The Third Circuit “accept[ed] that the Bradford Hill and weight of the evidence analyses are generally reliable.  We also assume that the ‘techniques’ used to implement the analysis (here, meta-analysis, trend analysis, and reanalysis) are themselves reliable.”  That assumption is dicta—which is a good thing—because the court concluded that the biostatistician did not reliably apply the methodology or techniques that he claimed to be applying.  First, he gave lip service to analyzing “multiple positive, insignificant results,” but he really just eyeballed trends.  Second, his trend analysis was based on cherry picking and inconsistent application of basic statistics principles.  Third, his meta-analysis was also result-driven, as he could not justify why he included some studies and excluded others.  Fourth, his reanalysis was done for no reason but to conclude that a published study reporting no association should have found one.  Altogether, “the fact that Dr. Jewell applied these techniques inconsistently, without explanation, to different subsets of the body of evidence raises real issues of reliability.  Conclusions drawn from such unreliable application are themselves questionable.”

The court probably could have stopped there.  It went on to detail how the biostatistician’s purported application of Bradford Hill was riddled with errors that he could not explain.  This was more than enough to conclude that the district court had not abused its discretion in excluding the expert.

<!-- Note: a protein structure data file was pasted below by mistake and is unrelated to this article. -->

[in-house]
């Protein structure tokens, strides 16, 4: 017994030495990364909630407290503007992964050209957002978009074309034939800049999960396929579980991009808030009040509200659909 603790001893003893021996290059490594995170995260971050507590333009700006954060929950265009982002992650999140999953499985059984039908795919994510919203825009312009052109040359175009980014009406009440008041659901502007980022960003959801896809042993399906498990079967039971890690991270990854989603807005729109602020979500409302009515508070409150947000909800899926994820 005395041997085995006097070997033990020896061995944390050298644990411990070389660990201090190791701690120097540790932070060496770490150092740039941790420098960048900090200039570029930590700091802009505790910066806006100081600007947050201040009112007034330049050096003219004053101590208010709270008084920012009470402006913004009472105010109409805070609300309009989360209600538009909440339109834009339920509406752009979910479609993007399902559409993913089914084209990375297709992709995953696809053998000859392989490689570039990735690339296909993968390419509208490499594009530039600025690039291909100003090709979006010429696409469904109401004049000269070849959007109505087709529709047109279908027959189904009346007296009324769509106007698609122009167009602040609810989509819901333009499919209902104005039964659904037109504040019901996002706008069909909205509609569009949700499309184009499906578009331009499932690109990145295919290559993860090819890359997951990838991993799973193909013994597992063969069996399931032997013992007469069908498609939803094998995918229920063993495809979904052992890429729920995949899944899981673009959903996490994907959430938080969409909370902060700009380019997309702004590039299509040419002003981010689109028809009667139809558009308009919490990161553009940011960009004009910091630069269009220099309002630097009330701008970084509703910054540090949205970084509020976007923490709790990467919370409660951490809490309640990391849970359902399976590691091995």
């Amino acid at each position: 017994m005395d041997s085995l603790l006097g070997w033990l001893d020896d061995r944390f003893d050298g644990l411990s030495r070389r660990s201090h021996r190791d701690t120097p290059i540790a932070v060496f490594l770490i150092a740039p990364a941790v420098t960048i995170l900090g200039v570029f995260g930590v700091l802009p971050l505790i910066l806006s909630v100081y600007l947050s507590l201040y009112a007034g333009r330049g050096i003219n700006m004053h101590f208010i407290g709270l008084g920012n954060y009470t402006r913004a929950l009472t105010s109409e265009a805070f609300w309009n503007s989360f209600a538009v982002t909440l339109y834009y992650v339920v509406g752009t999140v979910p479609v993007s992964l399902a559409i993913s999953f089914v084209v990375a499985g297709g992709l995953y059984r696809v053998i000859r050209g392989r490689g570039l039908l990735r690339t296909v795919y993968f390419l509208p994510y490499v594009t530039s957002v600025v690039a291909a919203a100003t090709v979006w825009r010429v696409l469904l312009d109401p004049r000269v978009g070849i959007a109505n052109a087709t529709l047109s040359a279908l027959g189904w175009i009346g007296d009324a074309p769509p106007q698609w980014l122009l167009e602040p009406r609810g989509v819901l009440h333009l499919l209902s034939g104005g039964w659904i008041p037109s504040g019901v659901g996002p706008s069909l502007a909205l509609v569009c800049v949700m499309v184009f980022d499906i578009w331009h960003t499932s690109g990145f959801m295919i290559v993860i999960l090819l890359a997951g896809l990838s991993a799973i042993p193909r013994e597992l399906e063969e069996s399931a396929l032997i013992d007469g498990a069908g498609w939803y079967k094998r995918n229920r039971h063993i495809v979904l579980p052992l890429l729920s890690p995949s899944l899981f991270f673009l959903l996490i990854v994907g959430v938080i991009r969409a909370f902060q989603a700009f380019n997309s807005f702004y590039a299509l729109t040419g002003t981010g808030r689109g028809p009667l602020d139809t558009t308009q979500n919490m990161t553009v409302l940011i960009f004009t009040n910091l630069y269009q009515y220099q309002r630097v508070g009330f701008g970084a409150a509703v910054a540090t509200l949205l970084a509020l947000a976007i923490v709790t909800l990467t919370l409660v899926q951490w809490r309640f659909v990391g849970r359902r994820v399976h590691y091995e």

Along the way, however, it noted that it may be possible to have a reliable reanalysis that draws a different conclusion than the original published study and that an expert can make unsupported assumptions in connection with doing an “informational” reanalysis.  It offered that “[t]hese inquiries are more appropriately left to the jury.”  We disagree and think the broader context has to be considered.  A plaintiff’s expert offered on the epidemiologic evidence who cannot offer a reliable opinion that there is an association between the exposure and the type of injury the plaintiff claims, let alone that there is a causal relationship, should not be talking to the jury about anything.  A plaintiff’s expert offered on the epidemiologic evidence who can offer a reliable opinion that there is a causal relationship between the exposure and the type of injury the plaintiff claims can be allowed to discuss the various analyses she did to form that opinion.  And the defense can cross-examine her on whether some of her analysis was result-driven for-litigation drivel or based on unsupported assumptions.  A jury can hear that sort of back and forth and decide what weight to give to the expert’s testimony on general causation.  However, no trial court should abrogate its gatekeeping role and let juries hear about reanalysis of published studies unless plaintiffs have reliable evidence of general causation in the first place.  I guess we prefer the opinions of the district court, which took its gatekeeping seriously, even if it let plaintiffs take a few shots at entry.